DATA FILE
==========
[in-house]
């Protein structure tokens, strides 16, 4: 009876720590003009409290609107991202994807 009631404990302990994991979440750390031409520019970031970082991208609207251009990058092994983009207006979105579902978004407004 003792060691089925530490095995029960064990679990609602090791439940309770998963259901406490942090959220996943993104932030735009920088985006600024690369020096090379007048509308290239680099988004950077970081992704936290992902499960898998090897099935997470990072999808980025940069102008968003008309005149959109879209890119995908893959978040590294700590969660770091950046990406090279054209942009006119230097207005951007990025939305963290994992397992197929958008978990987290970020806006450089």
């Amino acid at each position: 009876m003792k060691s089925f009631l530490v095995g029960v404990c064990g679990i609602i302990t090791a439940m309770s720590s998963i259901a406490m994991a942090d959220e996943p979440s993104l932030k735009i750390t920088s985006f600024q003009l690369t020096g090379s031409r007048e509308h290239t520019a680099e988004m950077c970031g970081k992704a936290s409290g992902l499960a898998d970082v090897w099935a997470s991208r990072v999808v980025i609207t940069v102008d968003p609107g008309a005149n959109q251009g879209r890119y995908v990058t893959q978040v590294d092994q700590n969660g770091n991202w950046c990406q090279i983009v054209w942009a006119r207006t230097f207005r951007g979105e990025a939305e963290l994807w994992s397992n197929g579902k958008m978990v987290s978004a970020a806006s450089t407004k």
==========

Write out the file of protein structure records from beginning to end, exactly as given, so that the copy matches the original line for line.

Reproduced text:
[in-house]
């Protein structure tokens, strides 16, 4: 009876720590003009409290609107991202994807 009631404990302990994991979440750390031409520019970031970082991208609207251009990058092994983009207006979105579902978004407004 003792060691089925530490095995029960064990679990609602090791439940309770998963259901406490942090959220996943993104932030735009920088985006600024690369020096090379007048509308290239680099988004950077970081992704936290992902499960898998090897099935997470990072999808980025940069102008968003008309005149959109879209890119995908893959978040590294700590969660770091950046990406090279054209942009006119230097207005951007990025939305963290994992397992197929958008978990987290970020806006450089």
């Amino acid at each position: 009876m003792k060691s089925f009631l530490v095995g029960v404990c064990g679990i609602i302990t090791a439940m309770s720590s998963i259901a406490m994991a942090d959220e996943p979440s993104l932030k735009i750390t920088s985006f600024q003009l690369t020096g090379s031409r007048e509308h290239t520019a680099e988004m950077c970031g970081k992704a936290s409290g992902l499960a898998d970082v090897w099935a997470s991208r990072v999808v980025i609207t940069v102008d968003p609107g008309a005149n959109q251009g879209r890119y995908v990058t893959q978040v590294d092994q700590n969660g770091n991202w950046c990406q090279i983009v054209w942009a006119r207006t230097f207005r951007g979105e990025a939305e963290l994807w994992s397992n197929g579902k958008m978990v987290s978004a970020a806006s450089t407004k």